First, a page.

More than meets the eye: The museum of drug policy explores the deeper side of the “war on drugs”

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Words: Lavinia Petrucci | Subbing: Joanne Clark

The museum of drug policy gives an insight into drug regulations and its criminalisation with the use of art and uplifting talks and workshops in the heart of Southwark.

The museum of drug policy is a free pop museum that opened in the London Bridge area from the 3rd until the 5th of November.

First launched in New York City in April 2016, and later in Montreal, the museum came to London to celebrate the 50th anniversary of Release, a UK based non-profit organisation that provides specialist advice to the public and campaigns for the decriminalisation of drug use.

With more than 60 pieces of art, the museum is aimed at demonstrating how drug policies affect communities from all over the world. Using art to convey this powerful message was definitely effective, considering that, other than a few sentences for every past decade, the works spoke for themselves.

Michele Pred, My body my business #2             Source: Lavinia Petrucci

Along with the effects of drug policy, the exhibition included themes such as sex trafficking, racism and human rights. It also advocates new approaches that enclose dignity, health and human rights.

As if the extraordinary pieces were not enough, the three days were filled with free panels and workshops. Some of them included the Sex Worker’s Opera, a multi genre performance that gives sex workers a chance to speak their truth and a Q&A with local activists from organisations such as Black Lives Matter UK and Reclaim Holloway.

LionHeart, TEDx Speaker and award-winning poet, performed one of his powerful poems. He has recently released his book The Mute’s Rebellion, which you can buy here. The Voice of London had the pleasure of interviewing him. He told us about how his selective mutism had prohibited him from being fully present and building his own confidence in who he was, he calls it “a pseudo form of survival.” The spoken word artist, who was writing poetry while he should have been at his architecture classes at university, aims to solidify himself as “a role model for those men, like me who found opening up and being vocal emotionally quite difficult. But its necessary for us all.”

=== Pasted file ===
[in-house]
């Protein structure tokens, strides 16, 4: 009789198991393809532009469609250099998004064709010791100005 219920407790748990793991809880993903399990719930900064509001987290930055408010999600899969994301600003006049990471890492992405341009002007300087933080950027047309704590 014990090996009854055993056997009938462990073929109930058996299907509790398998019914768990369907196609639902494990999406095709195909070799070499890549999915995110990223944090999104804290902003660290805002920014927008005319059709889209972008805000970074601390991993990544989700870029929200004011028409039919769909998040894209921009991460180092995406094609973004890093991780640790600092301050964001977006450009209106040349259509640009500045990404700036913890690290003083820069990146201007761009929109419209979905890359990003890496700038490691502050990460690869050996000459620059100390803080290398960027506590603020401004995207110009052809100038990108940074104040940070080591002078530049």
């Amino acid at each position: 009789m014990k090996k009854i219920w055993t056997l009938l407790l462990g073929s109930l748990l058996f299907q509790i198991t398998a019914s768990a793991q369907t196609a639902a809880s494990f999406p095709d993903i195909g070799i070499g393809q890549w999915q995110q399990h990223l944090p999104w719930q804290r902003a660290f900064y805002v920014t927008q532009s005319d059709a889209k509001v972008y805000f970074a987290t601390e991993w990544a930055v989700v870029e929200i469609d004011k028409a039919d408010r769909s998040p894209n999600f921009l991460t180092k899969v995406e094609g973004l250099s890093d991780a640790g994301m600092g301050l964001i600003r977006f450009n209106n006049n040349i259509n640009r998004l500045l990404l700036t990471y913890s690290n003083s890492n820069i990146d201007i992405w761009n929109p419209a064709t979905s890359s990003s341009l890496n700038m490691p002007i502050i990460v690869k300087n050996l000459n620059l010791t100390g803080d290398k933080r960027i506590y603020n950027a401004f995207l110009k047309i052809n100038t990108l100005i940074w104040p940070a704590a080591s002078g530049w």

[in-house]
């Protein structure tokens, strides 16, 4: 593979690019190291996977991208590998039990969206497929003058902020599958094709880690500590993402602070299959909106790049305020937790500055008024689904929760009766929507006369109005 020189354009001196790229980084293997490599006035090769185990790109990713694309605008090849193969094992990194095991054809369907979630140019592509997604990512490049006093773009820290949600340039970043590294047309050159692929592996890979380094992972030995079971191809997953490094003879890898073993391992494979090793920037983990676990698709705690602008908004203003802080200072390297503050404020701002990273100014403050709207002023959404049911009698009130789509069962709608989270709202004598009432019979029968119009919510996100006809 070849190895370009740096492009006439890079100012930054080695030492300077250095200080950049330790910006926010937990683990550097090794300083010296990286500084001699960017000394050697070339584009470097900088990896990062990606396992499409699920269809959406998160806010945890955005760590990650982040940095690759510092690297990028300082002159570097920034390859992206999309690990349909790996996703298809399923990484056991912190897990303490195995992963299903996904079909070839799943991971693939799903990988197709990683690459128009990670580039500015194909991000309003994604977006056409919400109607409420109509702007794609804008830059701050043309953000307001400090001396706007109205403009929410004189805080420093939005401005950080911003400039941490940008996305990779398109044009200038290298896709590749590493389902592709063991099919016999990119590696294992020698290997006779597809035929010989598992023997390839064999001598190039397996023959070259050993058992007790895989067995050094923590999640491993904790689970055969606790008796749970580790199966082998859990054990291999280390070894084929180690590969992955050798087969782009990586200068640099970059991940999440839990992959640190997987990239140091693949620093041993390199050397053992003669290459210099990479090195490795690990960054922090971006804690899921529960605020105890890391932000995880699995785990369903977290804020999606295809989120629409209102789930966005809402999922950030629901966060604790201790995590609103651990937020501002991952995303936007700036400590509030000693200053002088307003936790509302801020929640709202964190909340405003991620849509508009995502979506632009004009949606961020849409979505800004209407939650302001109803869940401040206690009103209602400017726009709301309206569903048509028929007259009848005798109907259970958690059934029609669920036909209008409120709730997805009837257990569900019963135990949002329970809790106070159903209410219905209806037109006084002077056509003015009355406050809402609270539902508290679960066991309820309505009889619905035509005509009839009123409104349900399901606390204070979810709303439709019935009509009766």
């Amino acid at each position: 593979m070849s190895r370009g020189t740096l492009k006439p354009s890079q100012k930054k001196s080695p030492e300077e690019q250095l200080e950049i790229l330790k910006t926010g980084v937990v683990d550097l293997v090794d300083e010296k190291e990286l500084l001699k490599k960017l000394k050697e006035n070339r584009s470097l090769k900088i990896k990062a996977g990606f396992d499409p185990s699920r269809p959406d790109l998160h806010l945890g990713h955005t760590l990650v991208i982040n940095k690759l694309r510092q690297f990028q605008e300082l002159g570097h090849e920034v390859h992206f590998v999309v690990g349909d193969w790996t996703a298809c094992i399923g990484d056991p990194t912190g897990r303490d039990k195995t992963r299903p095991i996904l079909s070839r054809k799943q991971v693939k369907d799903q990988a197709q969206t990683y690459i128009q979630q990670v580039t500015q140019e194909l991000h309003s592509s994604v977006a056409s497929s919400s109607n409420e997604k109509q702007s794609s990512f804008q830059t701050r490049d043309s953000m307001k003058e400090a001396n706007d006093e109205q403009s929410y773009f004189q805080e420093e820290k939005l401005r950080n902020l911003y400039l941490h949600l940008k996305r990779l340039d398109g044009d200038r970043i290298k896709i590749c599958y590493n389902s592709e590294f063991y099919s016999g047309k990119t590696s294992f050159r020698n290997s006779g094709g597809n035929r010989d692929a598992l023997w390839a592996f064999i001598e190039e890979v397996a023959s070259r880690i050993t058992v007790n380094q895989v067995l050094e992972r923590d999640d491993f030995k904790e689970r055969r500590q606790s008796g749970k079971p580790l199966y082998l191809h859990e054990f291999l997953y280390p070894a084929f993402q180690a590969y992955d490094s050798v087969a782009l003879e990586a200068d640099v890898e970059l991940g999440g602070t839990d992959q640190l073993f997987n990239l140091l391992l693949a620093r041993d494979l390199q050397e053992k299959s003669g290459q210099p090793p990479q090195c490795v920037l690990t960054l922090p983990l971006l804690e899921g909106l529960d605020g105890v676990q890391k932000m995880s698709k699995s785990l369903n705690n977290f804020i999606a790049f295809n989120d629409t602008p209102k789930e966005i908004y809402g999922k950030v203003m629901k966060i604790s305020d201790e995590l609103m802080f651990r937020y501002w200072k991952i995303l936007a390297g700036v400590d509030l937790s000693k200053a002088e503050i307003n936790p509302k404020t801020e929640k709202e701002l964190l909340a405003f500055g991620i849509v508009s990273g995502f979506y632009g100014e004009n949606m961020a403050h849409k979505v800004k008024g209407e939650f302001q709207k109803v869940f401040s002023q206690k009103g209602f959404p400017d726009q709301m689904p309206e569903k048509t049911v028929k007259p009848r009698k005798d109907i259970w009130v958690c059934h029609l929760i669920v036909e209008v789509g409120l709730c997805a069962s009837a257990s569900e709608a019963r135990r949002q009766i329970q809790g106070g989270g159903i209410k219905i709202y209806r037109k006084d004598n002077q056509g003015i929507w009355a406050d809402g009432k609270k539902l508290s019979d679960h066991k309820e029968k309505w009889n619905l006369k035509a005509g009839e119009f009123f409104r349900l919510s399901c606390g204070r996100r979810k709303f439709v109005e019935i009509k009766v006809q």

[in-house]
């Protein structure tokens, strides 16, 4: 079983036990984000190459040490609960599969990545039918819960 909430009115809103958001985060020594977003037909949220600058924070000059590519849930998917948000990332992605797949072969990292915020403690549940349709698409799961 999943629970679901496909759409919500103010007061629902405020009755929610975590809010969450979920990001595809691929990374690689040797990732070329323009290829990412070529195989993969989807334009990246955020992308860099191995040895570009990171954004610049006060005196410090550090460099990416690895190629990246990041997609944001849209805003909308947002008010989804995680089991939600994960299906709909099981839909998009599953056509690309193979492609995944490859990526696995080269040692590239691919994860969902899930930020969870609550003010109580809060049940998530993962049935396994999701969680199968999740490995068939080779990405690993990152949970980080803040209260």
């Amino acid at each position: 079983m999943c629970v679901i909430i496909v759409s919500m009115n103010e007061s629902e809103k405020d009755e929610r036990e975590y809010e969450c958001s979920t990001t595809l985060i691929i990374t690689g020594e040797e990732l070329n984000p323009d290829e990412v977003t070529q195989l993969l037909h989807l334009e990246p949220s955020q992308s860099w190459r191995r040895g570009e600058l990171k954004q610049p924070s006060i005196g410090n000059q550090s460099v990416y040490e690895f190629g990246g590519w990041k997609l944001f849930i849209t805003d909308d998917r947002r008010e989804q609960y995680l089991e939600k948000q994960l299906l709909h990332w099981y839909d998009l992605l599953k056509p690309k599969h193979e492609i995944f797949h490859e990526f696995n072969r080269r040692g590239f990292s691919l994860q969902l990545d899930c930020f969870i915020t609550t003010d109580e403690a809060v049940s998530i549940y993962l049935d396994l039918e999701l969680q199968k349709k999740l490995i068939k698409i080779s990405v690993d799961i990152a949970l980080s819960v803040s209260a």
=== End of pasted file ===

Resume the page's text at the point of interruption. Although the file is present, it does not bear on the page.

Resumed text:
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As Niamh Eastwood from Release said to The Voice of London: “The Museum of Drug Policy was a fantastic and innovative way of celebrating the work of the organisation as well as demonstrating the human cost of the ‘war on drugs’ through art. Perhaps even more importantly is the fact that drug policy in the UK is an utter failure, drug related deaths have increased by 44% in these last four years, with heroin related deaths rising by 109% in the same period… the museum was an opportunity to elevate these issues with the public and utilised creative activism to help change minds and hearts.”

The opportunity to take part and see all these inspiring art pieces and extraordinary people for free is one of the reasons why London is so great.

P.S. Catch the documentary that was screened on that Saturday: 13th by Ava DuVernay. Everyone could learn from it.

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